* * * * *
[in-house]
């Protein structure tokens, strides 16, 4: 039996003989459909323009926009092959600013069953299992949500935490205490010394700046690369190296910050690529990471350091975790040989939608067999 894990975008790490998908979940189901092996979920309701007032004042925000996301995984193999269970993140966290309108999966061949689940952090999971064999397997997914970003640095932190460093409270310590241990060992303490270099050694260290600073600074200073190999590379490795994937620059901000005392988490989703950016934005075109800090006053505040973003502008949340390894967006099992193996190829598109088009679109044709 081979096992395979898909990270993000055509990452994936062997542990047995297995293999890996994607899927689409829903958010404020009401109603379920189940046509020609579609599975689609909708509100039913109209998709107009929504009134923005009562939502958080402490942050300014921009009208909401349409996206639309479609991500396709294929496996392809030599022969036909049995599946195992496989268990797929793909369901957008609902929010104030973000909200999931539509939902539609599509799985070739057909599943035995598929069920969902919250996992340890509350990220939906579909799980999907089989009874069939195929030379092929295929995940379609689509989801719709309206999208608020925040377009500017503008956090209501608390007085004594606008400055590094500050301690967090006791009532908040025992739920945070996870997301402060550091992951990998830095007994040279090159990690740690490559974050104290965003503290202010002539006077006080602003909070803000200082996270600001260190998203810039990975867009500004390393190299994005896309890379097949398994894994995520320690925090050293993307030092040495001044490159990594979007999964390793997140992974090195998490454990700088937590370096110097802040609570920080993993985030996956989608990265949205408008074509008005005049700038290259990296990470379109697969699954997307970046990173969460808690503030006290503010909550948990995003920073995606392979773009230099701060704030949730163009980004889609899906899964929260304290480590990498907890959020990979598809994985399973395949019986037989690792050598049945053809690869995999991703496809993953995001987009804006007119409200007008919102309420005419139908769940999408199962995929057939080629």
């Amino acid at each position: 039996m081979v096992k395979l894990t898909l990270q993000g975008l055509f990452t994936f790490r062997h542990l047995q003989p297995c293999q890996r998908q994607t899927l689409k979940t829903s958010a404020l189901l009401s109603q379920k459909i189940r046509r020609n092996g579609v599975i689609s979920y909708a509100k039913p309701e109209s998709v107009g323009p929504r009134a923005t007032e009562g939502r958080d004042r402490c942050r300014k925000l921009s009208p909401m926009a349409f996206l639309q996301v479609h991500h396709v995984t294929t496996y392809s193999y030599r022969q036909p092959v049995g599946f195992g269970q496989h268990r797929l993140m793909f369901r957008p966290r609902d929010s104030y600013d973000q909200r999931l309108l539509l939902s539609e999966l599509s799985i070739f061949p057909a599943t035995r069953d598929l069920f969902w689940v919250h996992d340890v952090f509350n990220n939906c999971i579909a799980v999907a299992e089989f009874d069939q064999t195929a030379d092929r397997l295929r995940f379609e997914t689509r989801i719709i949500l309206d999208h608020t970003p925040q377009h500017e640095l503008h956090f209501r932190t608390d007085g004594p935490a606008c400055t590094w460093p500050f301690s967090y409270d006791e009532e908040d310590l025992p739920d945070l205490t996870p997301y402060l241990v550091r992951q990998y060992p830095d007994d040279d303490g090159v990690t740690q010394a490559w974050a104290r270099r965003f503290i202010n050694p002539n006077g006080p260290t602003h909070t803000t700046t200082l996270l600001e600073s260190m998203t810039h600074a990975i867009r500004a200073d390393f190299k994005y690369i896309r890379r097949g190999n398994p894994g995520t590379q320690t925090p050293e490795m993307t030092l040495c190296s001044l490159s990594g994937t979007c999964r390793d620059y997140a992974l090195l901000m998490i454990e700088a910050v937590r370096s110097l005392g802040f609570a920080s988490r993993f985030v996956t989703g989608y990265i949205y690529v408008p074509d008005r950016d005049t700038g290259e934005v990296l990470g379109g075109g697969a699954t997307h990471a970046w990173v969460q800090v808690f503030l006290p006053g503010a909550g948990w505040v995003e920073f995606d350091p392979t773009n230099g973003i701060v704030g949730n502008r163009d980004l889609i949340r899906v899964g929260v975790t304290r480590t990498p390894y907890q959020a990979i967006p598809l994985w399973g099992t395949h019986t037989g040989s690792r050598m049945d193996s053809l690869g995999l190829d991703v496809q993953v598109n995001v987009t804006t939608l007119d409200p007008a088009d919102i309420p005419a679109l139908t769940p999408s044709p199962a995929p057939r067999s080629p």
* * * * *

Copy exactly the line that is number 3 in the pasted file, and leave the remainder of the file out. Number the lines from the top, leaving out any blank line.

């Amino acid at each position: 039996m081979v096992k395979l894990t898909l990270q993000g975008l055509f990452t994936f790490r062997h542990l047995q003989p297995c293999q890996r998908q994607t899927l689409k979940t829903s958010a404020l189901l009401s109603q379920k459909i189940r046509r020609n092996g579609v599975i689609s979920y909708a509100k039913p309701e109209s998709v107009g323009p929504r009134a923005t007032e009562g939502r958080d004042r402490c942050r300014k925000l921009s009208p909401m926009a349409f996206l639309q996301v479609h991500h396709v995984t294929t496996y392809s193999y030599r022969q036909p092959v049995g599946f195992g269970q496989h268990r797929l993140m793909f369901r957008p966290r609902d929010s104030y600013d973000q909200r999931l309108l539509l939902s539609e999966l599509s799985i070739f061949p057909a599943t035995r069953d598929l069920f969902w689940v919250h996992d340890v952090f509350n990220n939906c999971i579909a799980v999907a299992e089989f009874d069939q064999t195929a030379d092929r397997l295929r995940f379609e997914t689509r989801i719709i949500l309206d999208h608020t970003p925040q377009h500017e640095l503008h956090f209501r932190t608390d007085g004594p935490a606008c400055t590094w460093p500050f301690s967090y409270d006791e009532e908040d310590l025992p739920d945070l205490t996870p997301y402060l241990v550091r992951q990998y060992p830095d007994d040279d303490g090159v990690t740690q010394a490559w974050a104290r270099r965003f503290i202010n050694p002539n006077g006080p260290t602003h909070t803000t700046t200082l996270l600001e600073s260190m998203t810039h600074a990975i867009r500004a200073d390393f190299k994005y690369i896309r890379r097949g190999n398994p894994g995520t590379q320690t925090p050293e490795m993307t030092l040495c190296s001044l490159s990594g994937t979007c999964r390793d620059y997140a992974l090195l901000m998490i454990e700088a910050v937590r370096s110097l005392g802040f609570a920080s988490r993993f985030v996956t989703g989608y990265i949205y690529v408008p074509d008005r950016d005049t700038g290259e934005v990296l990470g379109g075109g697969a699954t997307h990471a970046w990173v969460q800090v808690f503030l006290p006053g503010a909550g948990w505040v995003e920073f995606d350091p392979t773009n230099g973003i701060v704030g949730n502008r163009d980004l889609i949340r899906v899964g929260v975790t304290r480590t990498p390894y907890q959020a990979i967006p598809l994985w399973g099992t395949h019986t037989g040989s690792r050598m049945d193996s053809l690869g995999l190829d991703v496809q993953v598109n995001v987009t804006t939608l007119d409200p007008a088009d919102i309420p005419a679109l139908t769940p999408s044709p199962a995929p057939r067999s080629p």